Still plugging away

I’m not going to finish the rainbow afghan this month. There, I said it. Things conspired, as they do. We went away for a couple of days, then there was the week leading up to Easter… I got behind on a few things, granny squares included. I have 78 more squares to go and, even though I tend to be overly ambitious and get myself in over my head, even I can admit that I am not going to finish all those squares in two days. Not to mention weave in ends and then sew all the stupid things together (why did I start this project again?). So this UFO is going to have to bleed over into May.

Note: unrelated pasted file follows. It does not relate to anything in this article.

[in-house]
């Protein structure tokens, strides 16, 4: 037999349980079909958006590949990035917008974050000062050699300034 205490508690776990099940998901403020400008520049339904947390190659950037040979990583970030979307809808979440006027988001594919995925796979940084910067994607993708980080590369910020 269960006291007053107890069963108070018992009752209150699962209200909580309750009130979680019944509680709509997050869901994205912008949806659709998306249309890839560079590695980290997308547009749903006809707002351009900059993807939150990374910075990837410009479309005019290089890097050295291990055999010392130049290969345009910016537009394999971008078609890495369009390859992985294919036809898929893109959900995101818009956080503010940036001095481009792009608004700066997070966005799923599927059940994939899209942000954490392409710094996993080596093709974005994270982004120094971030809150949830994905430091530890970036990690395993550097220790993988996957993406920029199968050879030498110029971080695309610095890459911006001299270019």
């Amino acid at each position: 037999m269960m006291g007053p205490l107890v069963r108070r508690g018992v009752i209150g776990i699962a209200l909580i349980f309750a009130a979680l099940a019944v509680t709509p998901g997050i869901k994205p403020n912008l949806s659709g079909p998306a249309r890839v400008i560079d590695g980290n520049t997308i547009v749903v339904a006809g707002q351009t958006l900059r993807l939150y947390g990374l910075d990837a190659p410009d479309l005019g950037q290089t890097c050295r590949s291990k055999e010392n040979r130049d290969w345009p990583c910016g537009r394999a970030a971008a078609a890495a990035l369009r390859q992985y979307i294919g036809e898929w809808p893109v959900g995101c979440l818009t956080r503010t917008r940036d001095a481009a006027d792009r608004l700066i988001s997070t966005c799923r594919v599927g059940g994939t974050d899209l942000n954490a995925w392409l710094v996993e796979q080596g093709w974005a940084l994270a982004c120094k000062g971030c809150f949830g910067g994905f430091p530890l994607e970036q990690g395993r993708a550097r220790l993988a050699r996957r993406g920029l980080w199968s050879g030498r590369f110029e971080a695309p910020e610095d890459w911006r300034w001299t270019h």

50 squares

50 squares accomplished thus far

Mental cleansing

Often, after doing something fiddly or mentally taxing, I need a break. Not inactivity, mind you, but something that will help wash all the fidgets away, something that will let my mind relax and will still be productive in the end. After finishing up Sprinkaan’s baby sweater, I was desperate for a quick project that didn’t require a lot of thought. Crochet, I never really left you.

Scarves and hats are great little projects to whip out just for fun, but would you believe I only own one scarf? And it was store-bought, given to me by a friend for my birthday 8 years ago. How does a thing like this happen? By very virtue of being a crafter with an emphasis in yarn arts, I should be surrounded by more scarves than I could wear in one winter. [hangs head] Please don’t revoke my hooker license.